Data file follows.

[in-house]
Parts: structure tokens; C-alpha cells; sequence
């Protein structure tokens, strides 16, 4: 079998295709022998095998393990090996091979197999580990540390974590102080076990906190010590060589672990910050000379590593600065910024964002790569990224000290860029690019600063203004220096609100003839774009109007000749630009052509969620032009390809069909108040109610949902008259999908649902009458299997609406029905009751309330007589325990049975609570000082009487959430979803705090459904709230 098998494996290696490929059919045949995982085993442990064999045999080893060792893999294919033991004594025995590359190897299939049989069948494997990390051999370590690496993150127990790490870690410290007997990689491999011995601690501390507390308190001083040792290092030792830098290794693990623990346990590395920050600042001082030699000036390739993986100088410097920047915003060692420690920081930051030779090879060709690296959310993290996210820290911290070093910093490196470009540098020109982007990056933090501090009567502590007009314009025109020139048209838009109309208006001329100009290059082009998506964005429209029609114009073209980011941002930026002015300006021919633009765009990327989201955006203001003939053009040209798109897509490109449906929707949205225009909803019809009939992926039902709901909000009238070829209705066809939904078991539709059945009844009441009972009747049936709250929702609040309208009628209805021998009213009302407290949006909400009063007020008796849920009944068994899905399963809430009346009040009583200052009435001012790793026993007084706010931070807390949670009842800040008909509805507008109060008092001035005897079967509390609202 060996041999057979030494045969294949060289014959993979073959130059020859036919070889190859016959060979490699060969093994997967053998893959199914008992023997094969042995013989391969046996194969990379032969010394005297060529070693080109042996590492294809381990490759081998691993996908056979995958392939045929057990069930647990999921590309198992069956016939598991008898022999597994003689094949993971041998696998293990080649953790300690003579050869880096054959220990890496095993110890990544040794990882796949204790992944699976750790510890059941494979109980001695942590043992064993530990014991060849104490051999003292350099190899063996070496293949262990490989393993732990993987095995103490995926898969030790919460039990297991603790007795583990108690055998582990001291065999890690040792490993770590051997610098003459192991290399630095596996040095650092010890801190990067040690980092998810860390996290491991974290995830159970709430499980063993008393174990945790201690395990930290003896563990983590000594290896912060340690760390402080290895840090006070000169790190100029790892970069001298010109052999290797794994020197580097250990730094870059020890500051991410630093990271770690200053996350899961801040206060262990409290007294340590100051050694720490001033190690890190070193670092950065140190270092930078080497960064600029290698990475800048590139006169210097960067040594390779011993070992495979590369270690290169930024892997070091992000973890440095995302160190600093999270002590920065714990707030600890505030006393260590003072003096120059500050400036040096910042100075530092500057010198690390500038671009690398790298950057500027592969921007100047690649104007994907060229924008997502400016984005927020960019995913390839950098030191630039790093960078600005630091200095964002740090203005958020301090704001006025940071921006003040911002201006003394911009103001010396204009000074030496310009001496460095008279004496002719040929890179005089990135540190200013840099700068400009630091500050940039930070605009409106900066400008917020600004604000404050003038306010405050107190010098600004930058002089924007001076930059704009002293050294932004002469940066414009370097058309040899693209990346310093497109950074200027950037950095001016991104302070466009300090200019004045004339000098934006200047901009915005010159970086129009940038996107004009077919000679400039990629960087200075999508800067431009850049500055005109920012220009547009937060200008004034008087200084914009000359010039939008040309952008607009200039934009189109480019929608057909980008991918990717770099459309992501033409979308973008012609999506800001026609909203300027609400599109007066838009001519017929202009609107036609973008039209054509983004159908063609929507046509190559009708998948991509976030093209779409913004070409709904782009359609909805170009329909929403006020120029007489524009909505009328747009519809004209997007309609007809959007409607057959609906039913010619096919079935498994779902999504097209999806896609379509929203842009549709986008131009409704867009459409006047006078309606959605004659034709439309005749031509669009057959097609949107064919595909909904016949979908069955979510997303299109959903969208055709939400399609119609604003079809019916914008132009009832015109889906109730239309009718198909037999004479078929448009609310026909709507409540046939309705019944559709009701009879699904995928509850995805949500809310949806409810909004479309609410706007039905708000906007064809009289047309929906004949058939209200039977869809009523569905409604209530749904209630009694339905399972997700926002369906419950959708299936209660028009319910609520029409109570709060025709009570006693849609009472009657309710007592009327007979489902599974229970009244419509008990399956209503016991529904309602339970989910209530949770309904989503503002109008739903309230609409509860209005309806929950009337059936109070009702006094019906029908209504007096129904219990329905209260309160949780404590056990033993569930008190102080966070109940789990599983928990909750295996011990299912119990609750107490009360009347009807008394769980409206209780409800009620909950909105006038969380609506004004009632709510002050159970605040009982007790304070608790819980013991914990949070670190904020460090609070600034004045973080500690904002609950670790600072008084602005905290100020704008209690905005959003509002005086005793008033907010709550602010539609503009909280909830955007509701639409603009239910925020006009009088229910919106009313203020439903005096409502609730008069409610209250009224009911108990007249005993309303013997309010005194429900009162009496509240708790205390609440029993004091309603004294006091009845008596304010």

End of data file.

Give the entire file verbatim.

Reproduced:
[in-house]
Parts: structure tokens; C-alpha cells; sequence
């Protein structure tokens, strides 16, 4: 079998295709022998095998393990090996091979197999580990540390974590102080076990906190010590060589672990910050000379590593600065910024964002790569990224000290860029690019600063203004220096609100003839774009109007000749630009052509969620032009390809069909108040109610949902008259999908649902009458299997609406029905009751309330007589325990049975609570000082009487959430979803705090459904709230 098998494996290696490929059919045949995982085993442990064999045999080893060792893999294919033991004594025995590359190897299939049989069948494997990390051999370590690496993150127990790490870690410290007997990689491999011995601690501390507390308190001083040792290092030792830098290794693990623990346990590395920050600042001082030699000036390739993986100088410097920047915003060692420690920081930051030779090879060709690296959310993290996210820290911290070093910093490196470009540098020109982007990056933090501090009567502590007009314009025109020139048209838009109309208006001329100009290059082009998506964005429209029609114009073209980011941002930026002015300006021919633009765009990327989201955006203001003939053009040209798109897509490109449906929707949205225009909803019809009939992926039902709901909000009238070829209705066809939904078991539709059945009844009441009972009747049936709250929702609040309208009628209805021998009213009302407290949006909400009063007020008796849920009944068994899905399963809430009346009040009583200052009435001012790793026993007084706010931070807390949670009842800040008909509805507008109060008092001035005897079967509390609202 060996041999057979030494045969294949060289014959993979073959130059020859036919070889190859016959060979490699060969093994997967053998893959199914008992023997094969042995013989391969046996194969990379032969010394005297060529070693080109042996590492294809381990490759081998691993996908056979995958392939045929057990069930647990999921590309198992069956016939598991008898022999597994003689094949993971041998696998293990080649953790300690003579050869880096054959220990890496095993110890990544040794990882796949204790992944699976750790510890059941494979109980001695942590043992064993530990014991060849104490051999003292350099190899063996070496293949262990490989393993732990993987095995103490995926898969030790919460039990297991603790007795583990108690055998582990001291065999890690040792490993770590051997610098003459192991290399630095596996040095650092010890801190990067040690980092998810860390996290491991974290995830159970709430499980063993008393174990945790201690395990930290003896563990983590000594290896912060340690760390402080290895840090006070000169790190100029790892970069001298010109052999290797794994020197580097250990730094870059020890500051991410630093990271770690200053996350899961801040206060262990409290007294340590100051050694720490001033190690890190070193670092950065140190270092930078080497960064600029290698990475800048590139006169210097960067040594390779011993070992495979590369270690290169930024892997070091992000973890440095995302160190600093999270002590920065714990707030600890505030006393260590003072003096120059500050400036040096910042100075530092500057010198690390500038671009690398790298950057500027592969921007100047690649104007994907060229924008997502400016984005927020960019995913390839950098030191630039790093960078600005630091200095964002740090203005958020301090704001006025940071921006003040911002201006003394911009103001010396204009000074030496310009001496460095008279004496002719040929890179005089990135540190200013840099700068400009630091500050940039930070605009409106900066400008917020600004604000404050003038306010405050107190010098600004930058002089924007001076930059704009002293050294932004002469940066414009370097058309040899693209990346310093497109950074200027950037950095001016991104302070466009300090200019004045004339000098934006200047901009915005010159970086129009940038996107004009077919000679400039990629960087200075999508800067431009850049500055005109920012220009547009937060200008004034008087200084914009000359010039939008040309952008607009200039934009189109480019929608057909980008991918990717770099459309992501033409979308973008012609999506800001026609909203300027609400599109007066838009001519017929202009609107036609973008039209054509983004159908063609929507046509190559009708998948991509976030093209779409913004070409709904782009359609909805170009329909929403006020120029007489524009909505009328747009519809004209997007309609007809959007409607057959609906039913010619096919079935498994779902999504097209999806896609379509929203842009549709986008131009409704867009459409006047006078309606959605004659034709439309005749031509669009057959097609949107064919595909909904016949979908069955979510997303299109959903969208055709939400399609119609604003079809019916914008132009009832015109889906109730239309009718198909037999004479078929448009609310026909709507409540046939309705019944559709009701009879699904995928509850995805949500809310949806409810909004479309609410706007039905708000906007064809009289047309929906004949058939209200039977869809009523569905409604209530749904209630009694339905399972997700926002369906419950959708299936209660028009319910609520029409109570709060025709009570006693849609009472009657309710007592009327007979489902599974229970009244419509008990399956209503016991529904309602339970989910209530949770309904989503503002109008739903309230609409509860209005309806929950009337059936109070009702006094019906029908209504007096129904219990329905209260309160949780404590056990033993569930008190102080966070109940789990599983928990909750295996011990299912119990609750107490009360009347009807008394769980409206209780409800009620909950909105006038969380609506004004009632709510002050159970605040009982007790304070608790819980013991914990949070670190904020460090609070600034004045973080500690904002609950670790600072008084602005905290100020704008209690905005959003509002005086005793008033907010709550602010539609503009909280909830955007509701639409603009239910925020006009009088229910919106009313203020439903005096409502609730008069409610209250009224009911108990007249005993309303013997309010005194429900009162009496509240708790205390609440029993004091309603004294006091009845008596304010």